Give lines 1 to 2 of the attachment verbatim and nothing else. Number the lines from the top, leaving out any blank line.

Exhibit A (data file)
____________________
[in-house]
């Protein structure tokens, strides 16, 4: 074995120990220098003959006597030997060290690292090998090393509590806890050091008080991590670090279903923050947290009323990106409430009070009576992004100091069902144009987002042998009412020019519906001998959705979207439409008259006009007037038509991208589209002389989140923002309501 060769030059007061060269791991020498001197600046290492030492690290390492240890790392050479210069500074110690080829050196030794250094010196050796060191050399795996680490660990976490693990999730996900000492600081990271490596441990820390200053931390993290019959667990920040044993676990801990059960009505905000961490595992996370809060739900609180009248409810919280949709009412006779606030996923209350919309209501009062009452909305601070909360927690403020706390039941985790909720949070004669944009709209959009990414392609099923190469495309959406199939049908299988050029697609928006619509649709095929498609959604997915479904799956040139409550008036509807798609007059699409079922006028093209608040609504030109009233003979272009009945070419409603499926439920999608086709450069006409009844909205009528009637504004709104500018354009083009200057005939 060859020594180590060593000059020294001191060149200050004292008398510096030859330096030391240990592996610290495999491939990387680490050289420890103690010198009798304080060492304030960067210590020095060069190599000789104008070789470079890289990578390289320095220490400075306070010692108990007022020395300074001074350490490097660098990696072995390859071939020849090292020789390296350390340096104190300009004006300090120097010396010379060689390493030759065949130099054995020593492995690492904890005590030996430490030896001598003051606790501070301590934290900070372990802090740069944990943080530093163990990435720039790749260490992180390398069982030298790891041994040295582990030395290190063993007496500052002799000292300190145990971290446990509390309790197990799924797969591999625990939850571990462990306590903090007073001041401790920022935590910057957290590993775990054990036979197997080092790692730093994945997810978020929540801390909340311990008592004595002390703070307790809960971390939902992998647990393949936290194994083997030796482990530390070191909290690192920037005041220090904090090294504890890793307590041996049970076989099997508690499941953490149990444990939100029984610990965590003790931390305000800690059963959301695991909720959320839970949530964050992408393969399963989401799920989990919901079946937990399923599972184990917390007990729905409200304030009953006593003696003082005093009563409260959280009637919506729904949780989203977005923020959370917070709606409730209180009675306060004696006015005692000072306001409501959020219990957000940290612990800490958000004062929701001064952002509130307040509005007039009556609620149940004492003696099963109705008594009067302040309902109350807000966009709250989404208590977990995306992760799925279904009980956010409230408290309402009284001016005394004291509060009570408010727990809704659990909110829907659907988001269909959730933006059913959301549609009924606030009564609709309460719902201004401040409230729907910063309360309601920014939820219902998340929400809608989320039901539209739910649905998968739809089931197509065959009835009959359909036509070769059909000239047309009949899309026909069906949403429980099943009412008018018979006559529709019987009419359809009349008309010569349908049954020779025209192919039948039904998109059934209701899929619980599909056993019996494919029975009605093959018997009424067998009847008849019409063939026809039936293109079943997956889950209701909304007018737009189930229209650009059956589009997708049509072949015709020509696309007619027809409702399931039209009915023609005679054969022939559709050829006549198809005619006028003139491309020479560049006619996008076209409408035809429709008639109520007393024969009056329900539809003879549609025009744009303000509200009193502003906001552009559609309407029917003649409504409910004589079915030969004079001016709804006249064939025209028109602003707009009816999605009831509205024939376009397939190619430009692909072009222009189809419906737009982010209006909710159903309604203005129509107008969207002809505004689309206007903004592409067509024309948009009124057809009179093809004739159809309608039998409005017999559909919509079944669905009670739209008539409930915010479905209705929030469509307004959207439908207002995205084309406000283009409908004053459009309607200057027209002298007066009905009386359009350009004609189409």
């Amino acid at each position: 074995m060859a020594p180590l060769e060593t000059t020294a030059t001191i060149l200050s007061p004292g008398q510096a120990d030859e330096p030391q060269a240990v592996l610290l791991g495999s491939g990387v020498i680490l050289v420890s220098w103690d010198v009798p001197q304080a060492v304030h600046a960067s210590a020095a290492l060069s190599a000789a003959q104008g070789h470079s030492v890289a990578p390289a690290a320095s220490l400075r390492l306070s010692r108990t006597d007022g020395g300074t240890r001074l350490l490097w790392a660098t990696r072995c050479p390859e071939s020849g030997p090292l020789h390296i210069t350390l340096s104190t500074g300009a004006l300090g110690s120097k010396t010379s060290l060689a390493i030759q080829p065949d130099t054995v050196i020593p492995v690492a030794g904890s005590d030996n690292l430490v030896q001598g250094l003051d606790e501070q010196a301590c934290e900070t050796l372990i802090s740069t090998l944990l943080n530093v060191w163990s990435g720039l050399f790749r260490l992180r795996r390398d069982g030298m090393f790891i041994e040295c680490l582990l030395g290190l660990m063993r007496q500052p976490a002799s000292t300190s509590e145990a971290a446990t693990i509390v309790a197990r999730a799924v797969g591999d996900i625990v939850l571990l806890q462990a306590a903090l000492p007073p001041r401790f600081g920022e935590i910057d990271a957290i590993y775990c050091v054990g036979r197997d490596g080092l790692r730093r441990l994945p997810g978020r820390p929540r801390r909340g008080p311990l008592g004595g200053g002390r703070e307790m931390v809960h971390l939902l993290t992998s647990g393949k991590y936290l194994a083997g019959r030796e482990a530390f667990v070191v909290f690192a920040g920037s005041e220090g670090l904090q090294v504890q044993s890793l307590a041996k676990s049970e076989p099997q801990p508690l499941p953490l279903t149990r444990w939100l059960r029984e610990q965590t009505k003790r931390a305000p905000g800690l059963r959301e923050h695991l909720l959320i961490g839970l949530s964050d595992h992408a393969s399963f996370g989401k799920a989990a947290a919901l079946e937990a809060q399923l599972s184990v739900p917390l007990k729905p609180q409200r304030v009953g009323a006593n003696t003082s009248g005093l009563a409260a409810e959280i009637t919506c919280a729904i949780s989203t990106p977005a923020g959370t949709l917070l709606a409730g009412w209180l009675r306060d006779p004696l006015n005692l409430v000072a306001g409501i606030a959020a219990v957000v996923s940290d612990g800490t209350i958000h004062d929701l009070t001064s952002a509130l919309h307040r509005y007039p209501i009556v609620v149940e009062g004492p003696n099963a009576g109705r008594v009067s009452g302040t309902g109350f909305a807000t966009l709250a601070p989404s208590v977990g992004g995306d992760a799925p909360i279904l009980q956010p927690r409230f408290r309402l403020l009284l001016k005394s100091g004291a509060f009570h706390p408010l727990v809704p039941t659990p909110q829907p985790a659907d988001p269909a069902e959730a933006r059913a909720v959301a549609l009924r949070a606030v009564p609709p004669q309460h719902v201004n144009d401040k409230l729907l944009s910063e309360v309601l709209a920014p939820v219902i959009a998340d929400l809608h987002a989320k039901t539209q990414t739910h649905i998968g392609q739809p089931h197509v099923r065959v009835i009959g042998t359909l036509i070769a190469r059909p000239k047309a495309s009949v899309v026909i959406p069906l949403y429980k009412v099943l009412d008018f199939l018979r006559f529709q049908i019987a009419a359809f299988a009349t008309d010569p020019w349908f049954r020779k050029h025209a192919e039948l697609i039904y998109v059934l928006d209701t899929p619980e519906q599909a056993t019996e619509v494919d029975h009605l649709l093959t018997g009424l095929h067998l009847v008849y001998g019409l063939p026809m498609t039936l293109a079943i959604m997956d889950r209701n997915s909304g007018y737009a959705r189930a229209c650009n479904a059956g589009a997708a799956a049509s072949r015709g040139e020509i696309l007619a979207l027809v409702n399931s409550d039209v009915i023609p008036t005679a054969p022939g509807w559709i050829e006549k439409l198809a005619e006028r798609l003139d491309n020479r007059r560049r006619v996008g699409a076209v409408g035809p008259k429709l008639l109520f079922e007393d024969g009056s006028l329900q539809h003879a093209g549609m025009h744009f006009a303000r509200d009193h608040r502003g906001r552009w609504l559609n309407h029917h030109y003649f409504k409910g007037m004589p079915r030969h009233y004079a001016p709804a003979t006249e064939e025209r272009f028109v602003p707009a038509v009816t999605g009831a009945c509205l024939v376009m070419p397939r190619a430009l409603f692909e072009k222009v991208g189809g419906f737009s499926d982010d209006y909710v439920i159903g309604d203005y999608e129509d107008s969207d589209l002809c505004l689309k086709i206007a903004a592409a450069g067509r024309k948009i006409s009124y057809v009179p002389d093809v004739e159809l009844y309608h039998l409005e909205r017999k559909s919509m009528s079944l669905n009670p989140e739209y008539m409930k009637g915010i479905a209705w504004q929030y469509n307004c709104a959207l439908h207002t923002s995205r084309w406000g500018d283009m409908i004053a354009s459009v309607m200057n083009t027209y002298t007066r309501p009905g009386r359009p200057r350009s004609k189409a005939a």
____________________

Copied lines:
[in-house]
């Protein structure tokens, strides 16, 4: 074995120990220098003959006597030997060290690292090998090393509590806890050091008080991590670090279903923050947290009323990106409430009070009576992004100091069902144009987002042998009412020019519906001998959705979207439409008259006009007037038509991208589209002389989140923002309501 060769030059007061060269791991020498001197600046290492030492690290390492240890790392050479210069500074110690080829050196030794250094010196050796060191050399795996680490660990976490693990999730996900000492600081990271490596441990820390200053931390993290019959667990920040044993676990801990059960009505905000961490595992996370809060739900609180009248409810919280949709009412006779606030996923209350919309209501009062009452909305601070909360927690403020706390039941985790909720949070004669944009709209959009990414392609099923190469495309959406199939049908299988050029697609928006619509649709095929498609959604997915479904799956040139409550008036509807798609007059699409079922006028093209608040609504030109009233003979272009009945070419409603499926439920999608086709450069006409009844909205009528009637504004709104500018354009083009200057005939 060859020594180590060593000059020294001191060149200050004292008398510096030859330096030391240990592996610290495999491939990387680490050289420890103690010198009798304080060492304030960067210590020095060069190599000789104008070789470079890289990578390289320095220490400075306070010692108990007022020395300074001074350490490097660098990696072995390859071939020849090292020789390296350390340096104190300009004006300090120097010396010379060689390493030759065949130099054995020593492995690492904890005590030996430490030896001598003051606790501070301590934290900070372990802090740069944990943080530093163990990435720039790749260490992180390398069982030298790891041994040295582990030395290190063993007496500052002799000292300190145990971290446990509390309790197990799924797969591999625990939850571990462990306590903090007073001041401790920022935590910057957290590993775990054990036979197997080092790692730093994945997810978020929540801390909340311990008592004595002390703070307790809960971390939902992998647990393949936290194994083997030796482990530390070191909290690192920037005041220090904090090294504890890793307590041996049970076989099997508690499941953490149990444990939100029984610990965590003790931390305000800690059963959301695991909720959320839970949530964050992408393969399963989401799920989990919901079946937990399923599972184990917390007990729905409200304030009953006593003696003082005093009563409260959280009637919506729904949780989203977005923020959370917070709606409730209180009675306060004696006015005692000072306001409501959020219990957000940290612990800490958000004062929701001064952002509130307040509005007039009556609620149940004492003696099963109705008594009067302040309902109350807000966009709250989404208590977990995306992760799925279904009980956010409230408290309402009284001016005394004291509060009570408010727990809704659990909110829907659907988001269909959730933006059913959301549609009924606030009564609709309460719902201004401040409230729907910063309360309601920014939820219902998340929400809608989320039901539209739910649905998968739809089931197509065959009835009959359909036509070769059909000239047309009949899309026909069906949403429980099943009412008018018979006559529709019987009419359809009349008309010569349908049954020779025209192919039948039904998109059934209701899929619980599909056993019996494919029975009605093959018997009424067998009847008849019409063939026809039936293109079943997956889950209701909304007018737009189930229209650009059956589009997708049509072949015709020509696309007619027809409702399931039209009915023609005679054969022939559709050829006549198809005619006028003139491309020479560049006619996008076209409408035809429709008639109520007393024969009056329900539809003879549609025009744009303000509200009193502003906001552009559609309407029917003649409504409910004589079915030969004079001016709804006249064939025209028109602003707009009816999605009831509205024939376009397939190619430009692909072009222009189809419906737009982010209006909710159903309604203005129509107008969207002809505004689309206007903004592409067509024309948009009124057809009179093809004739159809309608039998409005017999559909919509079944669905009670739209008539409930915010479905209705929030469509307004959207439908207002995205084309406000283009409908004053459009309607200057027209002298007066009905009386359009350009004609189409």